The last mile challenge in the Atacora region
Limited access to healthcare products, especially blood bags during childbirth is a severe problem in the Atacora region of Benin. According to the UNFPA, 397/100.000 live births in Benin cause maternal morbidity. More specifically in the Atacora region, we found that there are 180+ childbirth complications per month that need to be addressed with access to blood products. Reducing maternal and neonatal morbidity and mortality is a complex challenge that is dependent on a wide range of factors.
The gap between demand and supply of medical goods is significant in the Atacora region. Blood products are available in four designated storage centres of the region: Natitingou, Kouandé, Kérou & Tanguiéta, while most patients live in rural areas surrounding these. Moreover, rural medical facilities often lack the means to supply and store blood products, and refer patients to the central storage points.
Stock-outs are a challenge too, blood products are often not available, which means that patients are once again referred to the capital of the region: Natitingou. Warehouses with maternal healthcare products also face stock-outs on a regular basis. In the whole region, products like liquid paracetamol are of limited supply and many other life-saving means are out of stock.
To ensure the continuity of maternal, newborn and child health services, patients often move around different facilities to access the needed healthcare. In this race during child births, the mobilisation of patients, medical staff and products is key. This mobility-based access to healthcare is further limited due to lack of infrastructure and poor road conditions. When one drives with a car, a trip from Péhunko to Natitingou (78km, dirt road) takes 130 minutes, meaning that supply often comes too late for the patients in need of emergency healthcare.
In Benin, there are many regions that are quite isolated, particularly in certain periods of the year. In Firou, for example, there’s a small bridge that connects Firou to other communities, and during the rainy season the water levels rise and completely cut off Firou from other villages. But with a drone we can reach the maternity ward there. Until now, if it rained, the hospital was cut off and patients weren’t able to get the care they needed.”
Bridging the gap with an Atacora Drone Network
There is an urgent need to improve the accessibility to healthcare for remote areas in the Atacora region - especially for emergency situations. In collaboration with the Benin Ministry of Health, this proof of concept was initiated by the UNFPA Bénin, with the technical assistance of Global Partners (a local drone services company) and Benin Flying Labs, to tackle these healthcare challenges with the use of medical drone networks. The project initially started working with a quadcopter drone, but due to limitations regarding range, autonomy and payload capacity, Avy was brought into the second phase of the project to demonstrate the feasibility of the Avy Aera drone and the potential benefits for the targeted healthcare facilities.
The Atacora Drone Network aims to deliver emergency obstetric and newborn care products, such as blood bags, oxytocin and liquid paracetamol. Having such a drone delivery service in place would minimise risk and increase predictability, a welcome feature for any medical practitioner dealing with cases where time is critical and medical supplies are essential.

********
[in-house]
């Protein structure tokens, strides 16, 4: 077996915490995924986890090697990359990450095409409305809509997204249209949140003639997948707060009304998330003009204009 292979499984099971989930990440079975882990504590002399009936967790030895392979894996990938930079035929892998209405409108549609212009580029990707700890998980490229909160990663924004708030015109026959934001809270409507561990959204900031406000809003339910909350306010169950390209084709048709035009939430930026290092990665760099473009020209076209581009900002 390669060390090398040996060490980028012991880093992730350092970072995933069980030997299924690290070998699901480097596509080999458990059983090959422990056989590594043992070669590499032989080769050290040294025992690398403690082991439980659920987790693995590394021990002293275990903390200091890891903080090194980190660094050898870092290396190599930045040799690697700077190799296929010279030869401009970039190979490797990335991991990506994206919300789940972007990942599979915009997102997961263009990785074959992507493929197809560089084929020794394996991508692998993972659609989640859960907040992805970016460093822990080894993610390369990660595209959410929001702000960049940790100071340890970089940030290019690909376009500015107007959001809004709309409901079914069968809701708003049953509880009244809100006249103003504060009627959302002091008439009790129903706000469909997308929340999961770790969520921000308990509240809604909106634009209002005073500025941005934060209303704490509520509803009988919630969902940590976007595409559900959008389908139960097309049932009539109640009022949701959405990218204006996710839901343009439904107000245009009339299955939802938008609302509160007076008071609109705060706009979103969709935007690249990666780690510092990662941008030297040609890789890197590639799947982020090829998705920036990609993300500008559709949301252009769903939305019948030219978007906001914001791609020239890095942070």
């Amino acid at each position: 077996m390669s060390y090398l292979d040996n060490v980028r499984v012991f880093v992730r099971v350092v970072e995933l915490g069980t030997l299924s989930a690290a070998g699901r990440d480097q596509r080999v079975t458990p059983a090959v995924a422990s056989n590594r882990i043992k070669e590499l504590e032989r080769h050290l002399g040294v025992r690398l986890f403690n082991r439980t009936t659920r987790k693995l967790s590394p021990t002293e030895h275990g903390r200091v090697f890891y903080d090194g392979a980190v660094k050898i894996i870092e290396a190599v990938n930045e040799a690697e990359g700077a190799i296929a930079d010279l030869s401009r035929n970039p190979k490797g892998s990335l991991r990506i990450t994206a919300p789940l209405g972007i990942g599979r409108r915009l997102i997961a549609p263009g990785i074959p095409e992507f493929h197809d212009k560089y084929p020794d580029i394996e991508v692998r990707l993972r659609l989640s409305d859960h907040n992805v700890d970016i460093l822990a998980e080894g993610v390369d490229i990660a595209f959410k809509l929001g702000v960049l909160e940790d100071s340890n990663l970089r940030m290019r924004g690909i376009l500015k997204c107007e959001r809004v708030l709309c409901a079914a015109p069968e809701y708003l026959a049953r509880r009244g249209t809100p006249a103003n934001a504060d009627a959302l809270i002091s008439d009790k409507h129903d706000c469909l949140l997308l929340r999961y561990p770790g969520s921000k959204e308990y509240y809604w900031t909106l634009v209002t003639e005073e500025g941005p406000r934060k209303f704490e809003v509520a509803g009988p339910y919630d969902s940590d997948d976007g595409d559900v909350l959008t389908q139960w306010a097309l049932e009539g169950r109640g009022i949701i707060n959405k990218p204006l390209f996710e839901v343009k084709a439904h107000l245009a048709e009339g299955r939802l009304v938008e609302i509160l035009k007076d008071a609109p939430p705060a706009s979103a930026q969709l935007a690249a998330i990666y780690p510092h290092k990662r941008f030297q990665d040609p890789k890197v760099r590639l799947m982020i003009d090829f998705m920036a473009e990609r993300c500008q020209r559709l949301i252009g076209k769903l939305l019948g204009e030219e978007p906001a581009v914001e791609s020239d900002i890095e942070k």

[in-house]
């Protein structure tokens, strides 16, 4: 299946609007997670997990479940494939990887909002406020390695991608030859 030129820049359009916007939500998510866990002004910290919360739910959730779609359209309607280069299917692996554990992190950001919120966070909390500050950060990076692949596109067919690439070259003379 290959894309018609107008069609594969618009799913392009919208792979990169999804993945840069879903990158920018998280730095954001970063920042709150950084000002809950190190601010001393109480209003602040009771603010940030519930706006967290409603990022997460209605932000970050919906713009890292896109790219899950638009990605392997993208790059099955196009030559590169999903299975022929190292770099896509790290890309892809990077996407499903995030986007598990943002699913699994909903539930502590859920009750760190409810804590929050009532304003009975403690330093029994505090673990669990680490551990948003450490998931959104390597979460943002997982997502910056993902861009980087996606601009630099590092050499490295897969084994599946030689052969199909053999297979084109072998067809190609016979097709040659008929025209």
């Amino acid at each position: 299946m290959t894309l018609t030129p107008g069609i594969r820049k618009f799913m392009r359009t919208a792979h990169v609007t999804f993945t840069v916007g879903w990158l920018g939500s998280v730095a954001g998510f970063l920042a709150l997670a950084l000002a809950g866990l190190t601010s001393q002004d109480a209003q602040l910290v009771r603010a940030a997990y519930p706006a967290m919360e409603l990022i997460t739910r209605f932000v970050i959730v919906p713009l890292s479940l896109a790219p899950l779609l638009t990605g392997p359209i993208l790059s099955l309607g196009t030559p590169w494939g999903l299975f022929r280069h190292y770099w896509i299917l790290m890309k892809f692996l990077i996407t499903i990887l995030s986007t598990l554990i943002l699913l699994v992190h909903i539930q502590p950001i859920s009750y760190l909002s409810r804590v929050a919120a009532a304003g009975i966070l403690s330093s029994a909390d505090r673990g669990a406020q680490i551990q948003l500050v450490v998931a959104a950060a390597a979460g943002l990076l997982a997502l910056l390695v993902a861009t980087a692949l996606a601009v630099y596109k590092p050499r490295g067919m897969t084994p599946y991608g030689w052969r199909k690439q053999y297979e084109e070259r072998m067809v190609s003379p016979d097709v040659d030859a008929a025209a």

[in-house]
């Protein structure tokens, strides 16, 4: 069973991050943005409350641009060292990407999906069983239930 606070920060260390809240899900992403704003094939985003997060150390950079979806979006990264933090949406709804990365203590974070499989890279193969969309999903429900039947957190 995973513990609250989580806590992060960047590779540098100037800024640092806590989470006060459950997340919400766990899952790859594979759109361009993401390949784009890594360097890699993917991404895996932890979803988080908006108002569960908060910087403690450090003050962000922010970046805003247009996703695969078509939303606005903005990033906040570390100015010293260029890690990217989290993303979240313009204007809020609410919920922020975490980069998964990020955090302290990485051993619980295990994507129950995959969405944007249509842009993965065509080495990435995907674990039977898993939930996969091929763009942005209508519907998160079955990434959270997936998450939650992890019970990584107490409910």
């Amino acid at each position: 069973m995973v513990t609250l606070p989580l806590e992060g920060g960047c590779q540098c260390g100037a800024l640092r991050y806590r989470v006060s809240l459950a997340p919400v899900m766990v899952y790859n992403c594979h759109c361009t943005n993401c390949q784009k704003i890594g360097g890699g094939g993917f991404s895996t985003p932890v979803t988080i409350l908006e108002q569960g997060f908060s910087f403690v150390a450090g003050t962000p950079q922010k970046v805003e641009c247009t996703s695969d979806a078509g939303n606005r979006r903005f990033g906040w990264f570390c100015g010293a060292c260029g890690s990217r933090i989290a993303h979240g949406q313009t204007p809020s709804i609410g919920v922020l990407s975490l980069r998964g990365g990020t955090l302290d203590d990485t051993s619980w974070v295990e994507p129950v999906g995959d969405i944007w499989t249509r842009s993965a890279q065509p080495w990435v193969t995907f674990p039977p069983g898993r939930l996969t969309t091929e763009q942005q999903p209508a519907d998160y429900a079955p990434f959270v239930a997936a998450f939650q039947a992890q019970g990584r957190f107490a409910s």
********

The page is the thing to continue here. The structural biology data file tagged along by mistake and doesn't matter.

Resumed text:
Without drones, if we run out of supplies, we have to quickly evacuate the patient to the nearest health centre in Kérou, which takes a long time. And it means that many may die while they are being transported to the hospital.
Successful completion of phase II
During phase II of the project, the Avy team on the ground worked closely with UNFPA Benin and Global Partners. During this phase it was important to mobilise multi-sectoral stakeholders around the use of drones like local health teams, the Civil Aviation Authority and above all, local communities. Community sensitisation was done prior to the project by the local UNFPA team through focus groups with 2 of the local communities.
Phase II included safety and feasibility testing of the Avy Aera drone and was critical when exploring stakeholder acceptance as well as studying the potential costs and benefits of introducing drones in the region. The goal was to demonstrate the different use cases are sufficiently promising to justify further investment.
Working with Avy was a great experience. The team were open-minded and ready to share, which allowed us to reach solution-based outcomes in the field of public health. This really fosters our desire to provide more for the rural population that fights so much everyday for living. We would be glad to have more of those moments we shared contributing to rural development based on technology.
- Total flights flown - 12
- Maximum distance flown - 42km
- Max speed - 23 m/s
- Total km flown - 229km
- Transported - 655g liquid paracetamol, 320g blood samples, 350g Covid-19 tests
TRANSPORT TIME - CAR VS. DRONE
- Natitingou - Kouandé - 37 mins vs. 85 mins → 56% faster
- Kouandé - Péhunco - 26 mins vs. 55 mins → 52% faster
Providing more direct routes and higher average speeds, drones are 2x faster when compared to road based transportation. The frequency, punctuality and accessibility of aerial transportation could reduce pathology waiting times by 35-67% per sample. Moreover, it was found that the network could become cheaper per emergency flight, when the assets and people employed were utilised to a maximum. An opportunity to add products on the flight back from facilities to the hub of the network (e.g. laboratory samples) would increase the usage further beyond the scope of emergency deliveries and reduce the costs per case.